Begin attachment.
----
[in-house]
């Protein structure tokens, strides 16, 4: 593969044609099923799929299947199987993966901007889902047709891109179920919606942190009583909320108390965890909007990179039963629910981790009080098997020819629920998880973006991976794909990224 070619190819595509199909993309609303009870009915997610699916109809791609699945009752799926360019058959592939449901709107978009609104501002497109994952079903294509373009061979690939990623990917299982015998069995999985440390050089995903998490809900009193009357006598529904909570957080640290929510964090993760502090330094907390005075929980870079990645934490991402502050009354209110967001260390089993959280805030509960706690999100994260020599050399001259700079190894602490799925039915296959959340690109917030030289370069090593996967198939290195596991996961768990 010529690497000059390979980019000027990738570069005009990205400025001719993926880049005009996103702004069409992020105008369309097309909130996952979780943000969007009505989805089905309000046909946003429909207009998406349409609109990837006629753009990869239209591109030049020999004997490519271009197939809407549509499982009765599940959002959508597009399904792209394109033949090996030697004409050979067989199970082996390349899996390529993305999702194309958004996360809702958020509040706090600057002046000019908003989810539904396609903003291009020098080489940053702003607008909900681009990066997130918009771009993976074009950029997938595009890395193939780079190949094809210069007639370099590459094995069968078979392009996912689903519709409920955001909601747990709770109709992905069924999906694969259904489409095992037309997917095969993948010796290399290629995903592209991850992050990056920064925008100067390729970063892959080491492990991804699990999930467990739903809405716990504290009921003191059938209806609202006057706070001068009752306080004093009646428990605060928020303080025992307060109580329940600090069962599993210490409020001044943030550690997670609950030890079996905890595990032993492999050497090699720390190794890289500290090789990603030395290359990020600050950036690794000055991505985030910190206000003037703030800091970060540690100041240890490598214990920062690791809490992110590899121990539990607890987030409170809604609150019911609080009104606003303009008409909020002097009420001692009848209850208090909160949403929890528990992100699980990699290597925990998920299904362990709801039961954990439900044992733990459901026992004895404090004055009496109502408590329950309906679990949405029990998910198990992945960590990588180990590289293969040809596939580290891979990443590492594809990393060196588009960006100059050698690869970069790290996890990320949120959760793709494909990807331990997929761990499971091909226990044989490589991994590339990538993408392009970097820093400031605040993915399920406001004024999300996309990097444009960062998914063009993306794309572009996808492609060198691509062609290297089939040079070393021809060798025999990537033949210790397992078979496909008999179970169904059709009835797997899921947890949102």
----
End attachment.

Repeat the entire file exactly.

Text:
[in-house]
């Protein structure tokens, strides 16, 4: 593969044609099923799929299947199987993966901007889902047709891109179920919606942190009583909320108390965890909007990179039963629910981790009080098997020819629920998880973006991976794909990224 070619190819595509199909993309609303009870009915997610699916109809791609699945009752799926360019058959592939449901709107978009609104501002497109994952079903294509373009061979690939990623990917299982015998069995999985440390050089995903998490809900009193009357006598529904909570957080640290929510964090993760502090330094907390005075929980870079990645934490991402502050009354209110967001260390089993959280805030509960706690999100994260020599050399001259700079190894602490799925039915296959959340690109917030030289370069090593996967198939290195596991996961768990 010529690497000059390979980019000027990738570069005009990205400025001719993926880049005009996103702004069409992020105008369309097309909130996952979780943000969007009505989805089905309000046909946003429909207009998406349409609109990837006629753009990869239209591109030049020999004997490519271009197939809407549509499982009765599940959002959508597009399904792209394109033949090996030697004409050979067989199970082996390349899996390529993305999702194309958004996360809702958020509040706090600057002046000019908003989810539904396609903003291009020098080489940053702003607008909900681009990066997130918009771009993976074009950029997938595009890395193939780079190949094809210069007639370099590459094995069968078979392009996912689903519709409920955001909601747990709770109709992905069924999906694969259904489409095992037309997917095969993948010796290399290629995903592209991850992050990056920064925008100067390729970063892959080491492990991804699990999930467990739903809405716990504290009921003191059938209806609202006057706070001068009752306080004093009646428990605060928020303080025992307060109580329940600090069962599993210490409020001044943030550690997670609950030890079996905890595990032993492999050497090699720390190794890289500290090789990603030395290359990020600050950036690794000055991505985030910190206000003037703030800091970060540690100041240890490598214990920062690791809490992110590899121990539990607890987030409170809604609150019911609080009104606003303009008409909020002097009420001692009848209850208090909160949403929890528990992100699980990699290597925990998920299904362990709801039961954990439900044992733990459901026992004895404090004055009496109502408590329950309906679990949405029990998910198990992945960590990588180990590289293969040809596939580290891979990443590492594809990393060196588009960006100059050698690869970069790290996890990320949120959760793709494909990807331990997929761990499971091909226990044989490589991994590339990538993408392009970097820093400031605040993915399920406001004024999300996309990097444009960062998914063009993306794309572009996808492609060198691509062609290297089939040079070393021809060798025999990537033949210790397992078979496909008999179970169904059709009835797997899921947890949102």